In Drag, working across different timezones made us excellent in nailing asynchronous communication. We do have a team chat tool that we use whenÂ strictly necessary, i.e., when a message requiresÂ immediate return or action.
But most messagesÂ do not require immediate return or action,Â and itâ€™s aÂ crimeÂ in our team to use team chat in this case.
Instead, we use our Drag boards to communicate with other team members in anÂ organized andÂ structuredÂ (and not necessarily real-time) way.
I believe async communication works better for both remote or office-bound workers. The big difference is that remote workers do it better. The co-founder and CEO of Doist, Amir Salihefendic, has writtenÂ one of the best posts Iâ€™ve read about asynchronous workÂ if you want to learn more about it.
4. Timezone difference can be a significant ally
Once I spoke toÂ Nick Francis, CEO of Help Scout â€” now with 100+ employees distributed across 70+ cities â€” about how he ran his team. He said one of the key things when dealing with different timezones wasÂ to have at least a 4-hour overlap across the whole team.
Thatâ€™s great advice. Especially because at that time, we had our biggest timezone difference, 14 hours (Boston to Sydney), with barely 2 hours overlap. That obviously didnâ€™t work for us.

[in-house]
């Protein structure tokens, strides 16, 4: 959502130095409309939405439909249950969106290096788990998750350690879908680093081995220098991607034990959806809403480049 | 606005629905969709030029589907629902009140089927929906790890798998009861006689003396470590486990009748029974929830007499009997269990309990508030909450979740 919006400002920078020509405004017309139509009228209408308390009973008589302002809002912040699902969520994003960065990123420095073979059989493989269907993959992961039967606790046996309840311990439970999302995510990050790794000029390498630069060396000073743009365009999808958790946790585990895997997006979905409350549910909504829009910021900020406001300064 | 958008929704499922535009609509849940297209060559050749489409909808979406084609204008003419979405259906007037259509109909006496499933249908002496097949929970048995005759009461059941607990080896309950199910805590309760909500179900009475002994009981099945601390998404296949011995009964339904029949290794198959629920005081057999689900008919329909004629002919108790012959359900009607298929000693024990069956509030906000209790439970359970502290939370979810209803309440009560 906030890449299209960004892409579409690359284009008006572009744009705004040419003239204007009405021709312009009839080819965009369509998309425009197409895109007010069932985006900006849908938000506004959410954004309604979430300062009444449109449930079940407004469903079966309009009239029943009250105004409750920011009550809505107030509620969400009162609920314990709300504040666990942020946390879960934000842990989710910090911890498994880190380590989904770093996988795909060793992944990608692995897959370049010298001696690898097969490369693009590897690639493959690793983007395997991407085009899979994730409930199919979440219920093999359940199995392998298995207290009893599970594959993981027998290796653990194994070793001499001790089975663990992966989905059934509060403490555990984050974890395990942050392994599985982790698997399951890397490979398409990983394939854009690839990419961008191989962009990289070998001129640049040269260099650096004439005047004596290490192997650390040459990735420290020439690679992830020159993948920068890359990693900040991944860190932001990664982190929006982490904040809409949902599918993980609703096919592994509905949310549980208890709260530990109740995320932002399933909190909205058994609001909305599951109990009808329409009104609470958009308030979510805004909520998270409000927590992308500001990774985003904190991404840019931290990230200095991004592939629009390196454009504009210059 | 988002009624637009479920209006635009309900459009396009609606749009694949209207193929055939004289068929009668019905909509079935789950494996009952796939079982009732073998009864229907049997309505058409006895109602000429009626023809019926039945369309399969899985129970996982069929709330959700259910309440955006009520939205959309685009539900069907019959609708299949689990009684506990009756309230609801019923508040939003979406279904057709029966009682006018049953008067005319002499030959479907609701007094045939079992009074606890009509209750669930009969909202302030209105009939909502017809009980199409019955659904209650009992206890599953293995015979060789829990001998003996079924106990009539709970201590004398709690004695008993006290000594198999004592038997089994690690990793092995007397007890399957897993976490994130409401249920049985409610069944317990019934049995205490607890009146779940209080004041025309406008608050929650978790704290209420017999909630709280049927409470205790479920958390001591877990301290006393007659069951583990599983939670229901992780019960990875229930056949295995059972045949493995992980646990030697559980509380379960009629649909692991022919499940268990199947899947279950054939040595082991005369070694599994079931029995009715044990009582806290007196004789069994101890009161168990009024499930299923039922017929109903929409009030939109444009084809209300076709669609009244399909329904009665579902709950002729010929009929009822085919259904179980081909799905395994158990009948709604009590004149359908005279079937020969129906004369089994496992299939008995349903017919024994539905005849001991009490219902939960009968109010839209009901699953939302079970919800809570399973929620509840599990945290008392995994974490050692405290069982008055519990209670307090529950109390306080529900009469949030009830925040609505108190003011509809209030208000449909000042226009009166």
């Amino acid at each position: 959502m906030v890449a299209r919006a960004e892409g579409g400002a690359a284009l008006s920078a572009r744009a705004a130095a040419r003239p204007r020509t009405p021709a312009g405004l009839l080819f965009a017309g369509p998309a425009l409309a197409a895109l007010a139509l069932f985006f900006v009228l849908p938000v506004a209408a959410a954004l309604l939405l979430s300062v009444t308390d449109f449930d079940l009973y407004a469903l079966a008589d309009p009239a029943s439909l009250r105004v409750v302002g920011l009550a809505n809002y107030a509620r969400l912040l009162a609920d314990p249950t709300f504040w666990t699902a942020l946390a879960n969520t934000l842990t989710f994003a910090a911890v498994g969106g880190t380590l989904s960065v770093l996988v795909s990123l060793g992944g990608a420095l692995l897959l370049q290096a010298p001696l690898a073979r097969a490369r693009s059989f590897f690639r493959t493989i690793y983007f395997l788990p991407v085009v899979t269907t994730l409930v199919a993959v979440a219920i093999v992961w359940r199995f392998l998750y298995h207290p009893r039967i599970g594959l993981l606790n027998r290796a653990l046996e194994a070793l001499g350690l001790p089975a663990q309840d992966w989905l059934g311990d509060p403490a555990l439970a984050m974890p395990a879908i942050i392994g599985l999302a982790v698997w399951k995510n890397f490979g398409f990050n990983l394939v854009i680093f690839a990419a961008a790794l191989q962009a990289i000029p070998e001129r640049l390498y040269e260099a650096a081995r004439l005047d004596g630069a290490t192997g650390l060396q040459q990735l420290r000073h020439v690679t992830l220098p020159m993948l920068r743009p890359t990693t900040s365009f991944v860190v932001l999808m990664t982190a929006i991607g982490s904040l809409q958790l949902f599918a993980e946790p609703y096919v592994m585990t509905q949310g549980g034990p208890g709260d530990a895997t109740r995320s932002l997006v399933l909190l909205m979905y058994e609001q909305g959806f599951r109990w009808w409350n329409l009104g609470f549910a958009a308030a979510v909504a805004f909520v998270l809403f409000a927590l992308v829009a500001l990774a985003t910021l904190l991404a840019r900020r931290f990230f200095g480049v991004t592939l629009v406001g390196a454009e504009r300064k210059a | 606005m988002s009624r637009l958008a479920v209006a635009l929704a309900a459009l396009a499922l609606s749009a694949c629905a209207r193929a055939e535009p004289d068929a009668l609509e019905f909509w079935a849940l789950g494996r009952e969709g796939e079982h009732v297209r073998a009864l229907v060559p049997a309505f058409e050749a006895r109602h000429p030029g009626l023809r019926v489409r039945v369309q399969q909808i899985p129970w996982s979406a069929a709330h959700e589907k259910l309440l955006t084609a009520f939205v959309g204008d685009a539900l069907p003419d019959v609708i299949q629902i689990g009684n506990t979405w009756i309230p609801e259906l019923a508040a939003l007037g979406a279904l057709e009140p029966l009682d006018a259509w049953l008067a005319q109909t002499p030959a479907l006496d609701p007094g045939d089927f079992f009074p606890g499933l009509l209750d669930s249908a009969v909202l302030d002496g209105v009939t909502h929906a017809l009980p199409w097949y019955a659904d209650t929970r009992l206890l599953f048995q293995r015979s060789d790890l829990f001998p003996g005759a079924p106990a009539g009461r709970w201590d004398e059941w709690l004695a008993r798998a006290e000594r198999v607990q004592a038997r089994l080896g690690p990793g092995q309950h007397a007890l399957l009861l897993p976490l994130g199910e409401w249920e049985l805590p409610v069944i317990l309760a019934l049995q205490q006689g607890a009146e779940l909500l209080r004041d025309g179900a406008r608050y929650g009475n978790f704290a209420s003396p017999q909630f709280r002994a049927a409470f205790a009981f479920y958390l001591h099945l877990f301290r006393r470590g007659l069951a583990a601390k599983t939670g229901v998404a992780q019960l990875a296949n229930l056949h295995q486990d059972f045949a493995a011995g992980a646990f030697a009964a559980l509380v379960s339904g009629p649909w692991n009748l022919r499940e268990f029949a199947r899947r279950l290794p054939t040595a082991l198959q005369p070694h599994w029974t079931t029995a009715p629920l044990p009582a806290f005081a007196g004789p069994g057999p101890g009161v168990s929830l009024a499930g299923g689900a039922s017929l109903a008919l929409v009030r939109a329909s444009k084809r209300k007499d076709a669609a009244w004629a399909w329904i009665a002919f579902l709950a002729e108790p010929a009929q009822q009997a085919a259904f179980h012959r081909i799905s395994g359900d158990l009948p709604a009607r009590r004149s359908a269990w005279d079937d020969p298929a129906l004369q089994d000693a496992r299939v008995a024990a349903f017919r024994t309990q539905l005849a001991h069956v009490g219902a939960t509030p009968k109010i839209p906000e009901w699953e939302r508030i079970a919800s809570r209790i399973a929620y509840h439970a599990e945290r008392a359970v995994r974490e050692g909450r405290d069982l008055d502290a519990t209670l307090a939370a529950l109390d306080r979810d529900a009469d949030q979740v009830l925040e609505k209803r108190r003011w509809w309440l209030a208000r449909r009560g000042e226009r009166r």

The timezone difference can be a killer. But it can also be great if you use it right. In our case:
- Because of timezone differences, we are able to provide live support for 16 hours/day, with no one working overnight.
- Having engineers spread across multiple timezones has saved us a few times. From unexpected downtime to urgent IT support requests, we have been able to solve problems much faster than we would if we had our entire engineering team in the same timezone.
5. Thereâ€™sÂ no replacement for in-person bonding
We made a team retreat earlier this year in Rio de Janeiro. The last time the whole team had been together was during the Techstars program in Boston a year ago. But since then, the team has changed and some people in our current team had actually never met each other in person.
By the end of the 3-day retreat, the team could know one another on a personal level, we realigned the team on our vision, mission and values as a company, had some productive problem-solving sessions and the team went back more motivated.
We make gatherings like this a priority since the early days.